2021 Year in Review
Modeling DevSecOps for Software Pipeline Assurance
At a conference in 2020, the SEI’s Tim Chick was asked, “How do you assure DevSecOps pipelines?” Based on their experience in the field, Chick and his SEI colleagues concluded that most organizations were making indefensible assertions about their pipeline’s assurance and what it would provide for product assurance. While one can assure a software product, the concept of a DevSecOps pipeline lacked enough definition and substance to be assured, or verified to behave as expected, and to have its cybersecurity risks quantified.
A few months later, bad actors exploited a supply chain flaw to deliver malware to thousands of systems running SolarWinds software. This attack validated the SEI’s conclusions: Both the product and pipeline need to be assured.
While there are many theories and tools for DevSecOps, there is no practical framework for its implementation and evaluation. “There’s no holistic view of how you bring it all together,” said Chick. Filling this gap is especially critical for major Department of Defense programs because they rely on the DevSecOps pipeline to repeatedly perform key assurance activities to address the scale and complexity of their software systems.
To bridge this gap between research and practice, the SEI developed a DevSecOps model. It includes 10 capability areas covering every stage of the DevSecOps lifecycle. Chick’s team mapped requirements to capabilities and divided them into four levels. This structure enables organizations to quantifiably evaluate their DevSecOps capabilities, from planning to quality assurance. To fully encompass the socio-technical aspects of the pipeline, the model defines goals and measurements for the roles and responsibilities within the organization.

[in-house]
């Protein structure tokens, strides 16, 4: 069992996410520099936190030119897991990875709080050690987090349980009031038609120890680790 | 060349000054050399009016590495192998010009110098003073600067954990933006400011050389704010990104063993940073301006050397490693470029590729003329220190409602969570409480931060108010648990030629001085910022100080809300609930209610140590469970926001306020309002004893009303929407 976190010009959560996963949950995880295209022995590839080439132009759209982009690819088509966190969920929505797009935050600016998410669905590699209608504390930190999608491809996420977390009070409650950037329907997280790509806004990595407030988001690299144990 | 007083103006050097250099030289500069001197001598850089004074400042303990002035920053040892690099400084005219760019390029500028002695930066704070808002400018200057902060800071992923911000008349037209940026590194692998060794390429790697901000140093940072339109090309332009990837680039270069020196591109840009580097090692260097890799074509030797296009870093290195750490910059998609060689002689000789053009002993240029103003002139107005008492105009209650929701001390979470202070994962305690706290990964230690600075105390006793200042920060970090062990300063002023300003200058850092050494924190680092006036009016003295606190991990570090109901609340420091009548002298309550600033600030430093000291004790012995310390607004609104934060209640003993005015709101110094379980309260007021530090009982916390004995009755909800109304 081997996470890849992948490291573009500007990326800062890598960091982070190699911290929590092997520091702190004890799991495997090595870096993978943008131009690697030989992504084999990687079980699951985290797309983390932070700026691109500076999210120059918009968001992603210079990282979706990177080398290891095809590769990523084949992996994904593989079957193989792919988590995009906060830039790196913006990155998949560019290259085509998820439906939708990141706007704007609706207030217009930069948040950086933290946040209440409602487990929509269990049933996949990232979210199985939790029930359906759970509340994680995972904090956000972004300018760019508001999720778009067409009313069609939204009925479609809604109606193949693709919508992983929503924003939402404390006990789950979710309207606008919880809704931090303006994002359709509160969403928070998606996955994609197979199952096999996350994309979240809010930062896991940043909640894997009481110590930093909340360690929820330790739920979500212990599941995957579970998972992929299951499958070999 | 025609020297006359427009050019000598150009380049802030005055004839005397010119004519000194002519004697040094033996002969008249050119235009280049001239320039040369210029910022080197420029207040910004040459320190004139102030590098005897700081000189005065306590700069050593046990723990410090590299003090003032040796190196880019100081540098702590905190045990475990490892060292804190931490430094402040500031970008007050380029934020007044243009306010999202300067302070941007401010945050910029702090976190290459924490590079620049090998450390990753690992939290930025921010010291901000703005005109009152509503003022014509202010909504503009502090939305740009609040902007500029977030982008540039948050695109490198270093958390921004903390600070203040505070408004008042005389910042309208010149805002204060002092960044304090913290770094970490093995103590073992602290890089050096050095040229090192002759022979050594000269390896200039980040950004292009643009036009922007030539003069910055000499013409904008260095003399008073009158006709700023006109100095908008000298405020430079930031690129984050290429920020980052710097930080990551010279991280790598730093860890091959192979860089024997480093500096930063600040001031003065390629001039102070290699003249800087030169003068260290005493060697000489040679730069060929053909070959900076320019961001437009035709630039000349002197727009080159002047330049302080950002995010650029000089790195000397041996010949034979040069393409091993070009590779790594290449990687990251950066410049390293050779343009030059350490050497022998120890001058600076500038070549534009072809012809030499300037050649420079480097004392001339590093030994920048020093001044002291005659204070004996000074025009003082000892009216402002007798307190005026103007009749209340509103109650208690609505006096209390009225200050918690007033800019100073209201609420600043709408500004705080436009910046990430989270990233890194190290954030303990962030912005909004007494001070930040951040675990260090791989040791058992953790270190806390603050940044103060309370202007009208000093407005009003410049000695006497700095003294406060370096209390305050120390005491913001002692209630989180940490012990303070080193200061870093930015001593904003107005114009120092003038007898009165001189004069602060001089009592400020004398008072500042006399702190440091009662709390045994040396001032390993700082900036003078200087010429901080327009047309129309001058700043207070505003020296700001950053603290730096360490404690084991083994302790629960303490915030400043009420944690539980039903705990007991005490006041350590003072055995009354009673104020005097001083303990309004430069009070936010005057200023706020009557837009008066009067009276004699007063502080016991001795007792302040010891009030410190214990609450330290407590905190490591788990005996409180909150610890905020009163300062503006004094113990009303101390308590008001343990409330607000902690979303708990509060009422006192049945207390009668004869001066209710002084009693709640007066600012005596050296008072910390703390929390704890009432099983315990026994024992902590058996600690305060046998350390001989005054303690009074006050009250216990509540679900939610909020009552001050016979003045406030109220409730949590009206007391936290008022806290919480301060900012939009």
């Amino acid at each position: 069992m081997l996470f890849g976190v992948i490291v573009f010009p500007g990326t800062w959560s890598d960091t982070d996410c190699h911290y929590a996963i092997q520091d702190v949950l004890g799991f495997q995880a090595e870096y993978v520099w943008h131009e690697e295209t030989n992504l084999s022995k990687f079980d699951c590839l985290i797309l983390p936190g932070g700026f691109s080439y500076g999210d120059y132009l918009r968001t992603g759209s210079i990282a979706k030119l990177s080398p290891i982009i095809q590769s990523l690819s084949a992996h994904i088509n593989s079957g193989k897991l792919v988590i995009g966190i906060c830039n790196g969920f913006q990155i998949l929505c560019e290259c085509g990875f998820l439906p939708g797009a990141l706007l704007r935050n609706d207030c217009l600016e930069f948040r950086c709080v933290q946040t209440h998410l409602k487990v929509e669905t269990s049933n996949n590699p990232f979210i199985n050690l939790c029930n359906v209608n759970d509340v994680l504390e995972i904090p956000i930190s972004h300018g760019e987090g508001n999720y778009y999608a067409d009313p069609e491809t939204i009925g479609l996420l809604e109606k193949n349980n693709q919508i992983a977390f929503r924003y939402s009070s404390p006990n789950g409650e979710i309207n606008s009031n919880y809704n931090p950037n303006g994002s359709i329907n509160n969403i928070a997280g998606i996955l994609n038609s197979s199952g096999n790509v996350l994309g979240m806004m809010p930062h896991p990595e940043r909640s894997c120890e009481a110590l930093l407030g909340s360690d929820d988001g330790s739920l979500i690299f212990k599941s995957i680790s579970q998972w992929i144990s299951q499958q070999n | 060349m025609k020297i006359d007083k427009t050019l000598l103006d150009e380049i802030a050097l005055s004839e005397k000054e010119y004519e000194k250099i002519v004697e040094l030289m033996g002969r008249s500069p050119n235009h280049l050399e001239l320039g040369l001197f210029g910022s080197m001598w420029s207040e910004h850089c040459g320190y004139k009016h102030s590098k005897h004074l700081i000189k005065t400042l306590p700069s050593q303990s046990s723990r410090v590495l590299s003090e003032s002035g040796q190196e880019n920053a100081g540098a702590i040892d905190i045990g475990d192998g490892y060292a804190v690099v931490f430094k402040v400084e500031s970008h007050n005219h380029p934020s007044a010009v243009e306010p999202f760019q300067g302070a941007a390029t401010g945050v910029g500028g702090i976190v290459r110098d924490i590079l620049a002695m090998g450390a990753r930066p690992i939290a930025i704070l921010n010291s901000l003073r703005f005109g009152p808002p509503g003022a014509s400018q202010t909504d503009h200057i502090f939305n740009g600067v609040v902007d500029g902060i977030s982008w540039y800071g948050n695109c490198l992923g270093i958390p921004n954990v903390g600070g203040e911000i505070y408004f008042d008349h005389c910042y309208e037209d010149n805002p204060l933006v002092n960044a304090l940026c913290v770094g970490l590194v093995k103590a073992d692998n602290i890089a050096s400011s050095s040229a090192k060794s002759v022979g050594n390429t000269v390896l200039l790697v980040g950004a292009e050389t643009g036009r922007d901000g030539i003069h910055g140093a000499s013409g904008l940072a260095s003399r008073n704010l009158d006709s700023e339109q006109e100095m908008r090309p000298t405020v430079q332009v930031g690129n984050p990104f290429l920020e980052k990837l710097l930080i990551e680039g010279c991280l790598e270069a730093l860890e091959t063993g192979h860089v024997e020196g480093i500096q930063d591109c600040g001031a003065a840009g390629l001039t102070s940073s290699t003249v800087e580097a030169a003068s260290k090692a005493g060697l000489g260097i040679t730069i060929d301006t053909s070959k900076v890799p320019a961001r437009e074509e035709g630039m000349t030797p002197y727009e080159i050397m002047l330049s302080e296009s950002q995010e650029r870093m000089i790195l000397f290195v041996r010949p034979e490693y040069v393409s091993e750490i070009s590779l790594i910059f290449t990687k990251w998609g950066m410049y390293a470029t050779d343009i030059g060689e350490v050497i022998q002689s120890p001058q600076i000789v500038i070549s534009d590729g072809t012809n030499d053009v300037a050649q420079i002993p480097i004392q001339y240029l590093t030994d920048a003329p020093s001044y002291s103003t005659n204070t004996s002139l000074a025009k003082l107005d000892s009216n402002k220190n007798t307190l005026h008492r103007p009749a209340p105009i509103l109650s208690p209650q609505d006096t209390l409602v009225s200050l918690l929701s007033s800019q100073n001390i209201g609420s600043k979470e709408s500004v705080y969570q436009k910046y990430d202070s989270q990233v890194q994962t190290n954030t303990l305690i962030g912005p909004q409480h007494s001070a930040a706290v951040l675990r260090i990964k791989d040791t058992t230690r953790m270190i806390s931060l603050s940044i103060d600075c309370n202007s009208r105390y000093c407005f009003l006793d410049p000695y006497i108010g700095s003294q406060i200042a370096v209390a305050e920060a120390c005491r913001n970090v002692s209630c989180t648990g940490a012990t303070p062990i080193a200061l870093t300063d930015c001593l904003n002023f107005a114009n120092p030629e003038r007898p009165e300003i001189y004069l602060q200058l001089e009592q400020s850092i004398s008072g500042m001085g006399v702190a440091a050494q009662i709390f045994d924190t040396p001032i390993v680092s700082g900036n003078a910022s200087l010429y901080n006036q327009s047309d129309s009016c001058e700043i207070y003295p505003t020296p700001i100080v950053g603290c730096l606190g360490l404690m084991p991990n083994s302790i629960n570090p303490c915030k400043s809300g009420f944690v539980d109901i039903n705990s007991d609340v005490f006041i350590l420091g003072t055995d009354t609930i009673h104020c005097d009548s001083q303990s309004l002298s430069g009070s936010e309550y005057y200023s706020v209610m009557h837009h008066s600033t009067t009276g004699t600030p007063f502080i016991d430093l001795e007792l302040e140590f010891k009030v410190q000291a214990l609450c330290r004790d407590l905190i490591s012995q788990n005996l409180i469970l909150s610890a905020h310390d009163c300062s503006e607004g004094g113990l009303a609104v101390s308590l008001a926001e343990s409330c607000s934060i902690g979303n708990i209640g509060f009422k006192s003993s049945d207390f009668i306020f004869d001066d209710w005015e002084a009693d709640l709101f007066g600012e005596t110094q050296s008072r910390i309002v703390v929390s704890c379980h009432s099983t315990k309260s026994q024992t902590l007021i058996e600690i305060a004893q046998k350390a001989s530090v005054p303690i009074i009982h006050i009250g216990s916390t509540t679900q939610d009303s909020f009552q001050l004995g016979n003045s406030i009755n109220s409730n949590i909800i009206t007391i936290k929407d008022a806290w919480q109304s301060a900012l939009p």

The DevSecOps model became an opportunity for different teams within the institute to bring all their knowledge and experience into a single resource.Tim Chick
Systems Team Technical Manager, SEI CERT Division
The model also maps out process flows required in building a secure and resilient DevSecOps pipeline, outlining the different data elements that impact the pipeline, building in security, and applying a measurement framework to allow model users to quantify the health of their DevSecOps pipeline through the development and operational lifecycles—all while reducing time to deployment.
Chick expects the model to be especially useful to government agencies and heavily regulated segments of industry, where implementing DevSecOps at scale can be challenging. The SEI brought decades of experience in developing maturity and capability models—such as the Capability Maturity Model Integration (CMMI), Smart Grid Maturity Model (SGMM), and CERT Resilience Management Model (CERT-RMM)—for just these kinds of organizations. “The DevSecOps model became an opportunity for different teams within the institute to bring all their knowledge and experience into a single resource,” said Chick. “The model really represents the whole body of work of the institute.”
The model should be released in early 2022, and the SEI seeks organizations to test it by implementing the model and adapting it to different scenarios; for example, in evaluating bids from DevSecOps contractors. Filling the DevSecOps definition gap is just the first step, though. The next phase of SEI research will apply current software assurance techniques to the pipeline and enhance or adapt those techniques to assure both the pipeline and the product, all while keeping pace with the rate of change in current Agile and DevSecOps environments.
Timothy Chick (project lead), Bob Ellison, Brent Frye, Christopher Miller, Bill Nichols, Mary Popeck, Aaron Reffett, Geoff Sanders, Nataliya Shevchenko, Carol Woody, Joseph Yankel